Arteries from the chest wall (internal mammary artery) or arm (radial artery), or veins from the leg (saphenous veins), are used to bypass blockages in the coronary arteries. The number of bypasses needed depends on how many arteries are narrowed. The coronary arteries are located on the outside of the surface of the heart, so the surgeon does not need to open up the heart. However, in order to access the heart, the surgeon will need to cut through the sternum (breastbone).

Recovery time varies from person to person, but most people find that it takes between two and three months to make a full recovery. Older people, or those who were particularly unwell before surgery may take longer to recover than others. ​


If your heart's natural pacemaker (the sinus node) isn't working properly, or there is an abnormality with the electrical conduction system in the heart a pacemaker may be required.

The job of a pacemaker is to artificially take over the role of the sinus node. Electrical impulses are sent to stimulate the heart to contract and beat. Most pacemakers work on demand (when they are needed, e.g. if the heart has a missed beat or is beating too slowly). However, some work all the time.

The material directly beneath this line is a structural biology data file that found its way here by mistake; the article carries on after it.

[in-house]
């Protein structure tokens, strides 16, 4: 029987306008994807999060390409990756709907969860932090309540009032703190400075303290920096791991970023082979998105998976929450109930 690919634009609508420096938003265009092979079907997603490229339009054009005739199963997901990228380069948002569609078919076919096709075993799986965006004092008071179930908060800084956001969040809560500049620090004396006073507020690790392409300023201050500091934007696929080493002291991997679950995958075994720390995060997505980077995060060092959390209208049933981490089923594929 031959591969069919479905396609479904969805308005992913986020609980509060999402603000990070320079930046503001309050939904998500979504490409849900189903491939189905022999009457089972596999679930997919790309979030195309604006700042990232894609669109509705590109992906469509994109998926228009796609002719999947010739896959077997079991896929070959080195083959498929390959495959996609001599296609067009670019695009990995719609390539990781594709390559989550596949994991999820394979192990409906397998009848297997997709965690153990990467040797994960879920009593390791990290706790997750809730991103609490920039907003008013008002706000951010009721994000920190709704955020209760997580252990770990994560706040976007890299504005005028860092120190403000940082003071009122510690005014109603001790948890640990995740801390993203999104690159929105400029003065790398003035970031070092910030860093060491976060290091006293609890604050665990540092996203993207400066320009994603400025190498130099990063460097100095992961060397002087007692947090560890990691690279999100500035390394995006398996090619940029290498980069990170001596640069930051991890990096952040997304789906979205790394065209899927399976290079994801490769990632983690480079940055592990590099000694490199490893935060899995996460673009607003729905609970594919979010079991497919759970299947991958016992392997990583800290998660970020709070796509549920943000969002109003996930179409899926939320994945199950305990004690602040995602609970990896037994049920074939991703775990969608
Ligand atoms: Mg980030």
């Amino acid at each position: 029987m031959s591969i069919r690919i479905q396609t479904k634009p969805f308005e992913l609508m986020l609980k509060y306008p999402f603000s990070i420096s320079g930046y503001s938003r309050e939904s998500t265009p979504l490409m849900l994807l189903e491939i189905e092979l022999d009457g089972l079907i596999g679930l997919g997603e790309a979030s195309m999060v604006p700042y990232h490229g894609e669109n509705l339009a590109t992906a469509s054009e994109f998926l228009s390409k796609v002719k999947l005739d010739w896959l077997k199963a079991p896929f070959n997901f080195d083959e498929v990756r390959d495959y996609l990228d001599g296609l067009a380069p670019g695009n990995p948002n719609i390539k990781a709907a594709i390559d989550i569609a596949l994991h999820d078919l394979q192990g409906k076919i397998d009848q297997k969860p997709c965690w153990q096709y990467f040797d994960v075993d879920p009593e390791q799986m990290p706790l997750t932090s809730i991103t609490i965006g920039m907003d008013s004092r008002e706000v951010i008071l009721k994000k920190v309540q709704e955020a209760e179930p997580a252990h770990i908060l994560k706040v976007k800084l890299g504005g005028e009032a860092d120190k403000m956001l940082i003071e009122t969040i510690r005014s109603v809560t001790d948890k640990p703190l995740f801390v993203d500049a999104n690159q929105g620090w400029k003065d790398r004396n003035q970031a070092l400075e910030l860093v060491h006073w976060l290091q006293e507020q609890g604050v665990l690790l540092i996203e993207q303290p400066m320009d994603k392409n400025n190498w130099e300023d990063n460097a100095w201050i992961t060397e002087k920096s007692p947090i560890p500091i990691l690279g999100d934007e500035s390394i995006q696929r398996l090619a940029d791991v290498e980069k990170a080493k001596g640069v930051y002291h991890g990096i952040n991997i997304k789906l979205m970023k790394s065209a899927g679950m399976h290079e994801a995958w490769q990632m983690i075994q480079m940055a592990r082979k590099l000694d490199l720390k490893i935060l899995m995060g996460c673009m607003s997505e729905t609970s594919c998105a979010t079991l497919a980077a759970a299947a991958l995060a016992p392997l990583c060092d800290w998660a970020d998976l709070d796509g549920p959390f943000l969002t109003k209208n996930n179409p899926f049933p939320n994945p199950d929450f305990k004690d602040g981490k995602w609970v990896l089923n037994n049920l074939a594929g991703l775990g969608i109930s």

ICD (implantable cardioverter defibrillator)

An ICD is used to pace the heart in the same way as a pacemaker. However, it can also deliver a shock if it detects the heart is beating in an abnormal or life-threatening rhythm.

They are usually fitted in patients who have suffered from, or are at risk of developing life-threatening arrhythmias (abnormal heart rhythms).

The most common ventricular arrhythmias are: ventricular tachycardia (VT) and ventricular fibrillation (VF). These can happen suddenly and can be life-threatening.


After having a device fitted it is important that you inform the DVLA and your insurance company. If you have had a pacemaker you can usually start driving again after one week. However if you have an ICD you are usually not allowed to drive for the first six months after it has been implanted (provided it has not delivered any shocks or pacing treatment).

If you have had a device fitted it is important that you avoid lifting anything too heavy, and lifting the arm (on the same side) above head height for the first six weeks. Gradually return to normal daily activities and keep the shoulder mobile by gently moving the arm.​

Heart failure means that the heart is no longer pumping the blood around the body as effectively as it used to and the pumping action of the heart isn't as forceful as it should be. The most common causes of heart failure are heart attack, high blood pressure and cardiomyopathy (diseases of the heart muscle). Heart failure can also occur as a result of heart valve problems, excess alcohol or drug misuse or uncontrolled, irregular heart rhythms.